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Congress took a step toward President Barack Obama’s goal of closing Guantanamo Bay prison on Tuesday when it cleared a measure allowing foreign terrorism suspects held there to face prosecution in the United States.
The Senate’s 79 to 19 vote removed one of the many roadblocks the government faces as it tries to empty the internationally condemned prison by January. The measure, included in a $42.8 billion bill to fund the Homeland Security Department, passed the House of Representatives last week and now heads to the White House for Obama to sign into law.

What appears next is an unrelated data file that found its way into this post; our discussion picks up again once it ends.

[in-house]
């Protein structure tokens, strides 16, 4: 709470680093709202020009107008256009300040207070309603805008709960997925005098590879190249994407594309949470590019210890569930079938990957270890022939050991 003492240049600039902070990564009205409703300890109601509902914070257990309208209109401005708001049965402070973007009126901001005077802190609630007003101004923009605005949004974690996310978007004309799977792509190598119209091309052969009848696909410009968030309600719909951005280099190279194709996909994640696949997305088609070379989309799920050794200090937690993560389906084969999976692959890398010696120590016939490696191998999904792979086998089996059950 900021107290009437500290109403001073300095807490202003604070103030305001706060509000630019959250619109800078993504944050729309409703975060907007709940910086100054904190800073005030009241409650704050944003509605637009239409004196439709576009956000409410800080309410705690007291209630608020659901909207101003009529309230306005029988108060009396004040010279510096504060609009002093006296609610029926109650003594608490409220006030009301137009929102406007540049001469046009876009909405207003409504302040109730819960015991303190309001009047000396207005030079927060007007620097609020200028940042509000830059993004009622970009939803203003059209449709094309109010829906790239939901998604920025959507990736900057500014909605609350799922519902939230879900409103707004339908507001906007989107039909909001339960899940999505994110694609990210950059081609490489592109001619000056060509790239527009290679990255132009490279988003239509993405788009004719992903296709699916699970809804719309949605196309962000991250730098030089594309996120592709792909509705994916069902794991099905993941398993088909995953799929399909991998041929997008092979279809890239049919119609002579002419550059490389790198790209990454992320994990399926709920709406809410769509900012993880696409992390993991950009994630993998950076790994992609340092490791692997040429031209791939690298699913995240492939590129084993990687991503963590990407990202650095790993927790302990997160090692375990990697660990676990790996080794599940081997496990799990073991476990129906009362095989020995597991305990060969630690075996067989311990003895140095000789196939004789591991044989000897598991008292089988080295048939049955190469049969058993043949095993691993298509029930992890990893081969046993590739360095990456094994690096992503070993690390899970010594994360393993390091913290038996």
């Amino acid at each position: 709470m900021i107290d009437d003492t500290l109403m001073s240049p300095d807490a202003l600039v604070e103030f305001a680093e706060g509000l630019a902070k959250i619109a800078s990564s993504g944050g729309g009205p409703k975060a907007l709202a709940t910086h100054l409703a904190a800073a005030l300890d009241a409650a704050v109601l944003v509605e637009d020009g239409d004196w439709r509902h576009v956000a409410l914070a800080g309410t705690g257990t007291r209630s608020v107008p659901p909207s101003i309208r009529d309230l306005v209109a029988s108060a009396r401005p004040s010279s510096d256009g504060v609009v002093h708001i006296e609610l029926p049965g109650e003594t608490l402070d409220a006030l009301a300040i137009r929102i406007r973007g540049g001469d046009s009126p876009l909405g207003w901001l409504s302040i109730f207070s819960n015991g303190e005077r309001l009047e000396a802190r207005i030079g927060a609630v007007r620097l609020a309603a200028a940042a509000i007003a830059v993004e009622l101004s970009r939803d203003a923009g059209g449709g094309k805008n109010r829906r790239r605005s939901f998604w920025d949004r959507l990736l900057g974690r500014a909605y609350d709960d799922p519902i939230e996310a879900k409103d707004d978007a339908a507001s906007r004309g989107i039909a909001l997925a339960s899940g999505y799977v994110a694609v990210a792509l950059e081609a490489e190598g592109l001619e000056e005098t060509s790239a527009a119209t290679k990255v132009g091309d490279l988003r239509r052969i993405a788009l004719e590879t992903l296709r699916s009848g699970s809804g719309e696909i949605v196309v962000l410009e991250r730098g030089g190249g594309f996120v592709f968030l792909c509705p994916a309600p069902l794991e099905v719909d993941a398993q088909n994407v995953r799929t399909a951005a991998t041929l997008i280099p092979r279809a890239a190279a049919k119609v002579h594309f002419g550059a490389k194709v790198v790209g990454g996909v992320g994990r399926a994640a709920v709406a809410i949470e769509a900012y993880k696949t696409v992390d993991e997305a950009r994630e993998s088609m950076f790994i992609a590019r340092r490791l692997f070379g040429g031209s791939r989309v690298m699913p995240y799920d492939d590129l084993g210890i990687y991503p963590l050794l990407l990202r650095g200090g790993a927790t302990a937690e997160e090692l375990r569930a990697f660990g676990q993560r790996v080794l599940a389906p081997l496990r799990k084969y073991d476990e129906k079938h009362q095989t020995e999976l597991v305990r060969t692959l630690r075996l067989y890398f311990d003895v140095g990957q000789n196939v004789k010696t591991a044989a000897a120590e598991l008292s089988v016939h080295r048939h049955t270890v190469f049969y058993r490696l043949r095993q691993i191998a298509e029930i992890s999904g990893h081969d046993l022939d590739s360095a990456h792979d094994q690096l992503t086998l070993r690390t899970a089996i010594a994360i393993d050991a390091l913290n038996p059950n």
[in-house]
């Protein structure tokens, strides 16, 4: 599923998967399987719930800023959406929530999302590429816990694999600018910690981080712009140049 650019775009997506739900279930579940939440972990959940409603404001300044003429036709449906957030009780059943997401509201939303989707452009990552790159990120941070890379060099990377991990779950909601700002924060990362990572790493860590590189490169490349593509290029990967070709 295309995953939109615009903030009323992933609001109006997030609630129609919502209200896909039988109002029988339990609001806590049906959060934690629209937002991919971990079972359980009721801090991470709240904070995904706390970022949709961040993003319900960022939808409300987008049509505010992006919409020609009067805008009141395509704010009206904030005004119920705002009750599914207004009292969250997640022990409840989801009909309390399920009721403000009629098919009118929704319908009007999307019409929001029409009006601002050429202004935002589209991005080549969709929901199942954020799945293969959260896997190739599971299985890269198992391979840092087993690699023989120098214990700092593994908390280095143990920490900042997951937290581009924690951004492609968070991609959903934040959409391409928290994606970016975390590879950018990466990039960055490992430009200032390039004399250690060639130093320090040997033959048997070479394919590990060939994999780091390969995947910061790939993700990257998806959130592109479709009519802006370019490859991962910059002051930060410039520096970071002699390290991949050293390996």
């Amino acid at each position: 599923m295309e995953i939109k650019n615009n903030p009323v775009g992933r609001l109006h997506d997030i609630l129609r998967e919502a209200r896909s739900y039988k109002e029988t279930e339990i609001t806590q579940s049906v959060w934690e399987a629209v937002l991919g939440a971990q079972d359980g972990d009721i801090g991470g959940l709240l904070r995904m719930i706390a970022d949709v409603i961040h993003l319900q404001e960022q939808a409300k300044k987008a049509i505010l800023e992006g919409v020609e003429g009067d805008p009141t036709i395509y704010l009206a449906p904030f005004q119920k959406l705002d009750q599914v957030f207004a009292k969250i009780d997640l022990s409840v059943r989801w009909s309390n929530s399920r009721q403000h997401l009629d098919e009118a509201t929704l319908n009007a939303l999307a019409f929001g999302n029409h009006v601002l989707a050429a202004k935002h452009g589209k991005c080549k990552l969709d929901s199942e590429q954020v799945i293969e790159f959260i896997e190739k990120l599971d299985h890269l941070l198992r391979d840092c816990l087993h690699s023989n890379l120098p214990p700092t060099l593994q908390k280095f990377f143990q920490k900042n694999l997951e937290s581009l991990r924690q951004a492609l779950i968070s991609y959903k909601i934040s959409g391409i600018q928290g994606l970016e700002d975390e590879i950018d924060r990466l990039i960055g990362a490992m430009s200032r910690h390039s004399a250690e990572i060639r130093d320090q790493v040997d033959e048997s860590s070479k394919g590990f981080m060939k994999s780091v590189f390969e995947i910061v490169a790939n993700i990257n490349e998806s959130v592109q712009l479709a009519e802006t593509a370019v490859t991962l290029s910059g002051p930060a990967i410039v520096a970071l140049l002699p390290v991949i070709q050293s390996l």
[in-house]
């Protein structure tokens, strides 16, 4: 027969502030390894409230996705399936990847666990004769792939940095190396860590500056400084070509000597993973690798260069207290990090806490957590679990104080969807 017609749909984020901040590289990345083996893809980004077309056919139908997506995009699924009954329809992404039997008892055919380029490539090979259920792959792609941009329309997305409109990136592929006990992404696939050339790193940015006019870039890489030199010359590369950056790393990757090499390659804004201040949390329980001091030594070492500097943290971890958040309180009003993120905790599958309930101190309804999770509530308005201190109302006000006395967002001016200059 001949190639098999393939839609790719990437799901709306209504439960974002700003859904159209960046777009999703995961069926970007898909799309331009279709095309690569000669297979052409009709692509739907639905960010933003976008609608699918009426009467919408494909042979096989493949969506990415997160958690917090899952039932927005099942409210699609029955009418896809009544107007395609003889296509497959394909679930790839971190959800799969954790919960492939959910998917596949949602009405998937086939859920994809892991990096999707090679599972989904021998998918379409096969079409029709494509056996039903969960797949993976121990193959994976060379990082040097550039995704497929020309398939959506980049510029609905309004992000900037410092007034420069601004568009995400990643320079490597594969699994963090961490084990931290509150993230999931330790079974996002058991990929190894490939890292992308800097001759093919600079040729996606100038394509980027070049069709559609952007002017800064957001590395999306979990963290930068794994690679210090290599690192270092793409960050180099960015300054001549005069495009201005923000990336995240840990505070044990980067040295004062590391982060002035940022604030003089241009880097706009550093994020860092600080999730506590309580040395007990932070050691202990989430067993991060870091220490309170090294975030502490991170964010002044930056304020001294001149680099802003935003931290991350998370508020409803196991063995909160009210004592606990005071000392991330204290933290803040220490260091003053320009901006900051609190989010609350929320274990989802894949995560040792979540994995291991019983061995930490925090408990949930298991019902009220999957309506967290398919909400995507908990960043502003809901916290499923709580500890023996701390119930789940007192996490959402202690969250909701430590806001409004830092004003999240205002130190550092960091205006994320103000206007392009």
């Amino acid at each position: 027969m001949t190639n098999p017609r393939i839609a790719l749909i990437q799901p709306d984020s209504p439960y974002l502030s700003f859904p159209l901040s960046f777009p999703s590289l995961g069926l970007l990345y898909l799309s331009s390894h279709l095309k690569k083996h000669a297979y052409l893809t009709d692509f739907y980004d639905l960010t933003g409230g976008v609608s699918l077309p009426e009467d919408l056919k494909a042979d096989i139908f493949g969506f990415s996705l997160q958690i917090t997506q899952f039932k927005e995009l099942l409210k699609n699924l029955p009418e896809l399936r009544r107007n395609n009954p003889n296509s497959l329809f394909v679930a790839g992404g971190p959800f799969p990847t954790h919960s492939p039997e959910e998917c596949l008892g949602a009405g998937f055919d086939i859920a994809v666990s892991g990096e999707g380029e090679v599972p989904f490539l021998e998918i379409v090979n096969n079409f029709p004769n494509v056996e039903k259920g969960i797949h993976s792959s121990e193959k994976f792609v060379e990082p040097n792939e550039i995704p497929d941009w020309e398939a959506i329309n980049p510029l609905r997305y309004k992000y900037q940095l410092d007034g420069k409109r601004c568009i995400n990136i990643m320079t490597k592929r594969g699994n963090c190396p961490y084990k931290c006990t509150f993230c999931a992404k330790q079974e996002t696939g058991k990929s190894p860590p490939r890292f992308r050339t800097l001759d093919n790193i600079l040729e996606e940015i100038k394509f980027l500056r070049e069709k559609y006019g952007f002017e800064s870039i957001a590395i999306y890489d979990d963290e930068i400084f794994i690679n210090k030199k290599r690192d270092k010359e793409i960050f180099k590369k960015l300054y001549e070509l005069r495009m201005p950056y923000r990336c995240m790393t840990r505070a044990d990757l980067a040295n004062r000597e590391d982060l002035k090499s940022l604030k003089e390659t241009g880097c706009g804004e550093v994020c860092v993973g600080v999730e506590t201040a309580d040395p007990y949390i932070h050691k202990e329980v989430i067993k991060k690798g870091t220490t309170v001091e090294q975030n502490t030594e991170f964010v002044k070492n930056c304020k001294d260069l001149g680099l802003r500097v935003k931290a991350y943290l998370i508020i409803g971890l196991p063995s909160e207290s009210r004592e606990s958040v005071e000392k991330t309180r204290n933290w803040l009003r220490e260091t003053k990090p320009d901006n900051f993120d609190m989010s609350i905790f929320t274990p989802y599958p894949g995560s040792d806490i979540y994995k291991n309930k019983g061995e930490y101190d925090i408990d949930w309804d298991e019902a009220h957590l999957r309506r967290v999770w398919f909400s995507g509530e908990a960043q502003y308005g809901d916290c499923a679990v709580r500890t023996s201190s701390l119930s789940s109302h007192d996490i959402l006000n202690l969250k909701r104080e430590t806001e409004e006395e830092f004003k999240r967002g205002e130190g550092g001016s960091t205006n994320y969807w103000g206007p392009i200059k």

…The compromise passed by both chambers of Congress would allow the government to bring Guantanamo inmates to U.S. soil only if they are going to face trial in American courts. The administration would have to present a risk assessment and give 45 days’ notice. Those cleared of wrongdoing without trial could not be resettled within the United States.
Kirk Lippold, former commander of the USS Cole, said transferring prisoners to U.S. soil would make the country less safe.
“By prosecuting terrorists in open courts, the president will compromise classified intelligence that Americans have paid dearly to obtain for our safety,” said Lippold, now with the advocacy group Military Families United.
May 23, 2013 10:00 AM by Michelle Malkin
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